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Symark joins crowded cross-platform management field

Like Quest, Centeris and Centrify before it, Symark Software is the latest vendor to tap Microsoft Active Directory to authenticate Linux servers.

Agoura Hills, Calif.-based Symark Software recently joined a long list of vendors offering a cross-platform authentication and configuration application for managing Linux and Unix servers using Microsoft Active Directory (AD). And like its competition -- vendors such as Centrify Corp., Centeris Corp. and Quest Software Inc. -- Symark will offer the new PowerADvantage with the popular PowerBroker application, an existing product.

For more on Active Directory and Linux:
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ID management with Active Directory

Linux servers join with Active Directory
A suite, suite approach
This "suite play" by cross-platform management vendors is an interesting twist in the market, said John Enck, an analyst with Stamford, Conn.-based Gartner Inc. "The suite play is the key to this market," Enck said. "Quest has every AD tool imaginable; their authentication tool can be a lead-in or a value-add, but the strength of the suite swings a lot of customers. Centrify also has an adjacent cross-platform auditing tool; here again customers often buy the Centrify authentication tool as part of a broader solution."

The suite play is key to this market.
John Enck,
analystGartner Inc.

Symark is following suit with a suite approach: Prospective customers will not just look at the authentication tool alone; they will compare the Quest suite to the Centrify combo vis-à-vis the Symark solution stack, Enck said.

The market for cross-platform identity management products. emerged in 2006, when Centrify, Centeris and Quest launched their products. But Jeff Nielsen, a product manager at Symark, cited several differentiating factors that he believes set Symark apart.

"We took a Unix and Linux approach [to PowerADvantage]," Nielsen said. "All administration of the product can be done from the Linux and Unix command line; we wanted to make sure [IT managers] could work in the environment they like."

Gartner's Enck said Symark's Unix chops are something to consider when evaluating cross-platform management applications, as is the integration with PowerBroker.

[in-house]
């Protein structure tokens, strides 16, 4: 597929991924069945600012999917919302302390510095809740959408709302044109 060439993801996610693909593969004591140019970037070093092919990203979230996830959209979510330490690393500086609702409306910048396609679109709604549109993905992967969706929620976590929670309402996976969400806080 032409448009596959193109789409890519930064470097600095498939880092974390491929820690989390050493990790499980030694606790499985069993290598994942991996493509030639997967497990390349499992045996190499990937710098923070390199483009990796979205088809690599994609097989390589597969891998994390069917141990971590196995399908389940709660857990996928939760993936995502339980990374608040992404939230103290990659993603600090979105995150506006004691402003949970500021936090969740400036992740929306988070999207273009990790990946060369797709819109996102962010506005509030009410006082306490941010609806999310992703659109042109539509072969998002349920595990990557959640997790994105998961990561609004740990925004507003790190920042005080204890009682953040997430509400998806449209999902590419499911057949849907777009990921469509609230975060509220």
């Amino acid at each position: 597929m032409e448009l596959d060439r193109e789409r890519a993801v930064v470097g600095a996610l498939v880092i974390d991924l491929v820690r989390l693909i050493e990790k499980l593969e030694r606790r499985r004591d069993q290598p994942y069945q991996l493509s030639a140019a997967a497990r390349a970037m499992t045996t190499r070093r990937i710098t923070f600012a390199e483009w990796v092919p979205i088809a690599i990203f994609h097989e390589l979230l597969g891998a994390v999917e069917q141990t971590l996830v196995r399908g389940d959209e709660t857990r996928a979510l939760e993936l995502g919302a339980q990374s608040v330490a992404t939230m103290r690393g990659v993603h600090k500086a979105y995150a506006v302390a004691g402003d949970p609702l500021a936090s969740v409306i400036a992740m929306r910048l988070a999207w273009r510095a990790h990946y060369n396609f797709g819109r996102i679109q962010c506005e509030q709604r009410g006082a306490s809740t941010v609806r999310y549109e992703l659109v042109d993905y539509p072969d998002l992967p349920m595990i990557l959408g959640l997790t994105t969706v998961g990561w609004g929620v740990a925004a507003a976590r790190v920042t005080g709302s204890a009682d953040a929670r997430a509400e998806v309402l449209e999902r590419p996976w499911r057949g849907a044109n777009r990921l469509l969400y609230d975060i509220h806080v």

PowerBroker is an authorization and access control tool for Linux and Unix IT environments. "The combination of PowerADvantage and PowerBroker enhances security and compliance by facilitating efficient management of end-user and administrator account access from Active Directory while controlling access and tasks performed using the root account password," Nielsen said.

Sally Hudson, an analyst with Framingham, Mass.-based IDC, said the addition of PowerBroker integration bodes well for users looking for a more complete and secure environment. "Symark has done pretty well with PowerBroker and they can build on that," she said.

Benjamin Brumaire, an IT consultant and systems integrator based in France, said the suite approach was a welcome addition for shops because Microsoft wasn't getting the job done.

"I think PowerADvantage looks promising and can certainly offer the benefit of reducing systems administration costs across the entire IT portfolio," he said. "By integrating PowerADvantage [and] PowerBroker, an organization achieves additional access control and security for its Linux and Unix servers, which is something other products and Microsoft alone cannot provide."

Managing Linux with AD and PowerBroker
Specifically, Symark's PowerADvantage allows users to extend Active Directory's centralized authentication, authorization, account access, policy enforcement and infrastructure management functionality to Unix and Linux systems. Active Directory (AD) is an implementation of LDAP directory services by Microsoft for use primarily in Windows environments.

At the heart of the application is the PowerADvantage agent, which is installed on Unix and Linux machines and communicates with the AD's domain controllers, said Ellen Libenson, vice president of product management at Symark.

During the installation, the Unix/Linux host is joined to the domain and the host is configured to route authentication requests through the agent, Nielsen added. This allows the agent to communicate with AD domain controllers to process authentication requests and access the AD's Group Policy Objects for configuration management, he said.

From start to finish, The entire process takes about 15 minutes and includes an installation wizard, Nielsen said.

After installation, the computer object for each Unix/Linux host can be moved to different organizational units in the AD hierarchy, changing which set of Group Policy Objects applies to that host. The PowerADvantage context of each host can also be altered, which will then immediately change login configuration for all AD-based users logging in to that host, Nielsen said. These changes can be performed without rebooting the host or restarting the PowerADvantage Agent.

"The PowerADvantage Agent is configured by Group Policy, so changes in the configuration of the agents are performed through it without the need to visit each individual host -- typing in user parameters for thousands of users is not fun," he said.

PowerADvantage is currently in beta testing and will be available in January 2008, Libenson said. No price was given.

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